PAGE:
Sept. 21, 2006 • Volume 15 Number 2
Gaelic Roots Is Now More Than a Memory
Gaelic Roots already lives on in the hearts and memories of the thousands who attended the popular Boston College Gaelic music and dance event during its 10 years.
Now, the name itself has official staying power.
This fall marks the inauguration of the Gaelic Roots Irish Music, Song and Dance Workshop and Lecture Series, which will feature some of the most respected musicians, dancers and scholars of Irish and related traditions. The series gets off to a fast start with a lecture and concert tomorrow night, Sept. 22, and another evening of music on Wednesday, Sept. 27.
While BC has hosted such events regularly in recent years, these will now take place under a unifying theme.
As Sullivan Artist in Residence Seamus Connolly, director of Irish music programs at BC, explains, "This is simply formalizing what's been going on here since Gaelic Roots ended as a summer festival and school in 2003. By holding these events throughout the academic year - as we've done the past few years - instead of one week in the summer, our students have an opportunity to listen to, and talk with, these great performers and experts.
"The concerts, workshops and lectures we've been offering very much reflect the spirit of Gaelic Roots, so we felt that grouping them under the name was appropriate."
This year's Gaelic Roots series is titled "From Boston, New England, and Beyond," an exploration of Boston's role in Irish music and arts. Tomorrow night's event, "Thinking Outside the Box: How Button Accordionist Joe Derrane Helped to Redefine Irish America's Musical Identity Twice," features a lecture by local author and journalist Earle Hitchner, and a performance by the legendary Joe Derrane, a mainstay of the mid-20th century Boston Irish dance hall scene who during the past decade has delighted, and educated, new generations of Irish music lovers.
The Sept. 27 event will spotlight Boston Music Award nominees Matt and Shannon Heaton, a husband-and-wife duo whose lively flute-and-guitar instrumentals and sensitively rendered songs - both traditional and self-composed - make for a style best described as Irish Americana. [An interview with the Heatons is available online]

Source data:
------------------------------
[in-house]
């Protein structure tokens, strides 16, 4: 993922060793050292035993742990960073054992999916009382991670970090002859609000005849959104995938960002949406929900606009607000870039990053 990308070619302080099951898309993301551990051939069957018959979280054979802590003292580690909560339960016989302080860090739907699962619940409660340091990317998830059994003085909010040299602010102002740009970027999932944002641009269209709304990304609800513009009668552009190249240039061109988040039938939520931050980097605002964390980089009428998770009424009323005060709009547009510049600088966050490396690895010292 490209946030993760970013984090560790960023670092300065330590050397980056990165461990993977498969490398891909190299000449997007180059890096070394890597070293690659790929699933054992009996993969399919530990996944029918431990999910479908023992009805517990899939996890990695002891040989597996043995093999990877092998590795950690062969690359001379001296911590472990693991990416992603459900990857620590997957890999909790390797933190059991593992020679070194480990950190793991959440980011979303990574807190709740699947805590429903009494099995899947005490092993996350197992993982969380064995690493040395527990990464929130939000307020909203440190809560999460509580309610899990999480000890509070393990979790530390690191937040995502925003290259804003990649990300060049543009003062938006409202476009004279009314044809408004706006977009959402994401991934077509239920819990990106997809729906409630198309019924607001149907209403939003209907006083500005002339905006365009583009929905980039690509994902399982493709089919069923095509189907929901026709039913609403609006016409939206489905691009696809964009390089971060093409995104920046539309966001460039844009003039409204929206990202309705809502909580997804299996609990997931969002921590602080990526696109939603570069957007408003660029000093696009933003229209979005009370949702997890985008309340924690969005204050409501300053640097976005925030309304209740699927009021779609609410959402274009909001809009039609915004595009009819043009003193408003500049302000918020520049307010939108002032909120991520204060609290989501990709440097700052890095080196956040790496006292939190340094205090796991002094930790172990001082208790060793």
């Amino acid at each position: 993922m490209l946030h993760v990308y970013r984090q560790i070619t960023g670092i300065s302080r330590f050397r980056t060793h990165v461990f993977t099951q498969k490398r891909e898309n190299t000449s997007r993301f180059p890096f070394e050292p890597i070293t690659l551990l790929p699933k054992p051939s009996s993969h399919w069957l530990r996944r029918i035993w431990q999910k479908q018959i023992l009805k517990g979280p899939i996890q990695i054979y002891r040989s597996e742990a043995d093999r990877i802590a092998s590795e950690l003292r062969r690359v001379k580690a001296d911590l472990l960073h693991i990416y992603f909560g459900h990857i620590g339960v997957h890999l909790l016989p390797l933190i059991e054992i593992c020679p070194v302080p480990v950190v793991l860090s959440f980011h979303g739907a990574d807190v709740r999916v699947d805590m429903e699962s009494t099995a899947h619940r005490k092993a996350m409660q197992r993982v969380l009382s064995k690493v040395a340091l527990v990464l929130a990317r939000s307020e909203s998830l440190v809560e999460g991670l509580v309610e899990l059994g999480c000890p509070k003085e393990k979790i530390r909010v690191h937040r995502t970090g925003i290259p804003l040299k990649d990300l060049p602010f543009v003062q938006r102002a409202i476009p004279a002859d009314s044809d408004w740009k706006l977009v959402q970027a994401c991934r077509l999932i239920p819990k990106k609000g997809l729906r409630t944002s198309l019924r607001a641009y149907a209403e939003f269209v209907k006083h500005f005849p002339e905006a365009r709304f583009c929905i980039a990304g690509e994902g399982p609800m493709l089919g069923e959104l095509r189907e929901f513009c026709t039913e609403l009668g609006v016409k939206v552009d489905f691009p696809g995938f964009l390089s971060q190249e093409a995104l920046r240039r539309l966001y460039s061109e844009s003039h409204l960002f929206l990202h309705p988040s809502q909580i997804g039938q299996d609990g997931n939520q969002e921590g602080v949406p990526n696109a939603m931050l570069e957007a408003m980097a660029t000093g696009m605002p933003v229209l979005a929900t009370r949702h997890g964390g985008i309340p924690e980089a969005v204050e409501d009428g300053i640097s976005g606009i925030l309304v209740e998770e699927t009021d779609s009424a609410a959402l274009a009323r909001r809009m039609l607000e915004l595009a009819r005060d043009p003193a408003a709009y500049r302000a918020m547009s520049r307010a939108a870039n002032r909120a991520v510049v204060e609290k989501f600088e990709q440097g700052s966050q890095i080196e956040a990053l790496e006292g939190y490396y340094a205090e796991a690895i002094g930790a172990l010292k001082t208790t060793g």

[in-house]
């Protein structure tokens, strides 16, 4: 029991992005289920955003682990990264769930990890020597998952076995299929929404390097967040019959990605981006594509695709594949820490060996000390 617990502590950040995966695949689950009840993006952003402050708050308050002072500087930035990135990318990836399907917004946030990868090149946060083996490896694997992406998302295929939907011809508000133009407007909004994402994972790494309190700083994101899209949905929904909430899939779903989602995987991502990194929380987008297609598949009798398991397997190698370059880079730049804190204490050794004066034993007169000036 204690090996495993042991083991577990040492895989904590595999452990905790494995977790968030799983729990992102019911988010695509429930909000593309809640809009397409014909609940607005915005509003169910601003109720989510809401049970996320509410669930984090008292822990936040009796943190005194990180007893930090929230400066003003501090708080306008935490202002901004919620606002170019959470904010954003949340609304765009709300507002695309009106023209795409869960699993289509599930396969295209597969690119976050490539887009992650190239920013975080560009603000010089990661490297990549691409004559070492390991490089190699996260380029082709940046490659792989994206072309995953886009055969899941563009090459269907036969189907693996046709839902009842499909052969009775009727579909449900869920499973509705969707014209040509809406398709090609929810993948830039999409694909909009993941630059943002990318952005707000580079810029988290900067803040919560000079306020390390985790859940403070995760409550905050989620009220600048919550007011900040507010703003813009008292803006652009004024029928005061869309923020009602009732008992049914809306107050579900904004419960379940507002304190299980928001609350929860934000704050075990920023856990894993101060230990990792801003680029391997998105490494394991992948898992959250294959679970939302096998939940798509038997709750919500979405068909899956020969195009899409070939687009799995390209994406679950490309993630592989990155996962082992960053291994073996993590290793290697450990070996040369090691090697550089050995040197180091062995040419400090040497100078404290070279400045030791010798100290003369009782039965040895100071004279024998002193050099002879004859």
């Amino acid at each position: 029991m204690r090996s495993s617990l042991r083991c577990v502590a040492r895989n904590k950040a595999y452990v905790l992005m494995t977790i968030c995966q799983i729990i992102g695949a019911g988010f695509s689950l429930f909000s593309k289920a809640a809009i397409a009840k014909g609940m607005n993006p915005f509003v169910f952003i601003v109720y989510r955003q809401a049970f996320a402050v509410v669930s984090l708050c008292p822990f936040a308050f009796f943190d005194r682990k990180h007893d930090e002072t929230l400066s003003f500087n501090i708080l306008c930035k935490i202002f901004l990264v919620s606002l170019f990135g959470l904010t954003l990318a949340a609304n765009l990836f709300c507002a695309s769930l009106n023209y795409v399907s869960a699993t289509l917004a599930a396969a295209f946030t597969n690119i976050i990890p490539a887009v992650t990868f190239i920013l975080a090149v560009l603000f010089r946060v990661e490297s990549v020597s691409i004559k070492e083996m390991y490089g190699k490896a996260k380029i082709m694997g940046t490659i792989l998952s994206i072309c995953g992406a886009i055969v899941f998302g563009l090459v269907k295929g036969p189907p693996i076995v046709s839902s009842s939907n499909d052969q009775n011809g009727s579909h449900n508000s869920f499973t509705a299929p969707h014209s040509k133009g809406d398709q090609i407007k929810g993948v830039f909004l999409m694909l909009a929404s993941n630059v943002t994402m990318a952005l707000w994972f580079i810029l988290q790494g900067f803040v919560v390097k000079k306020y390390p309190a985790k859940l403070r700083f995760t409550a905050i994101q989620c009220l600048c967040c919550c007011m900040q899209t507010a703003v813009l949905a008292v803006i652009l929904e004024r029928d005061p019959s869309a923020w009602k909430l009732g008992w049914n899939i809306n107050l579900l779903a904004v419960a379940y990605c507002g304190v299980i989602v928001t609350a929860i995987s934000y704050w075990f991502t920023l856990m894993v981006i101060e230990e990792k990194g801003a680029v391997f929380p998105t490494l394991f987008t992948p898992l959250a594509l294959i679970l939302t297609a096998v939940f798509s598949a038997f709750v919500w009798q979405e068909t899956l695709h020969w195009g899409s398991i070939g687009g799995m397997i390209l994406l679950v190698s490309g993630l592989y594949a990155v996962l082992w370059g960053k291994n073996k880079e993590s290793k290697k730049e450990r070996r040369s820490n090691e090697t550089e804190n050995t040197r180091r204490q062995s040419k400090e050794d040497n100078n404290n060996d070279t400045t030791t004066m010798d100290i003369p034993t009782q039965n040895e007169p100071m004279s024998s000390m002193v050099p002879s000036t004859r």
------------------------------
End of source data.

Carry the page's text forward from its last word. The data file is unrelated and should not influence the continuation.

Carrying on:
All Gaelic Roots events, unless otherwise noted, take place at 7 p.m. in Connolly House.
A traditional Irish ceilidh, with dancing for all, will take place on Oct. 11 at 6:30 p.m. in Gasson 100, led by Larry Reynolds, another well-respected figure in the Boston Irish music scene, and Irish Studies part-time faculty member Meghan Allen, who teaches Irish dancing at BC.
Scottish-style fiddler Laura Risk, whose music also encompasses other varieties of Celtic music, and guitarist-percussionist Paddy League will give a concert on Oct. 11.
A unique fusion of the traditional and contemporary comes to Gasson 100 on Nov. 3 at 7:30 p.m. with the Boston Urban Ceilidh. The "BUC" features some of Boston's premier Celtic musicians playing high-energy dance music of Ireland, Scotland and Cape Breton (Canada), set to a solid rock'n roll beat. The Urban Ceilidh is co-organized by the Boston Celtic Music Fest [www.bcmfest.com], as part of its outreach to the Greater Boston Community. [For more details, see www.myspace.com/bostonurbanceilidh]
New England contra dance music, a popular offshoot of Irish and Scottish traditions, will be presented on Nov. 7 by the trio Old New England. The group features renowned pianist Bob McQuillen, who has played for contra dances for decades.
On Nov. 16, Randal Bays (fiddle), James Keane (accordion), and Dáithí Sproule (guitar) will present music spanning generations from both sides of the Atlantic, from traditional to that composed yesterday.
The series' fall schedule concludes on Dec. 5 with two BC-affiliated musicians, Irish Studies part-time faculty member Laurel Martin (fiddle) and Irish Music Center Director Elizabeth Sweeney (piano).
For more information on Gaelic Roots events, see www.bc.edu/libraries/centers/burns/services/irishmusic/imcevents/. -Sean Smith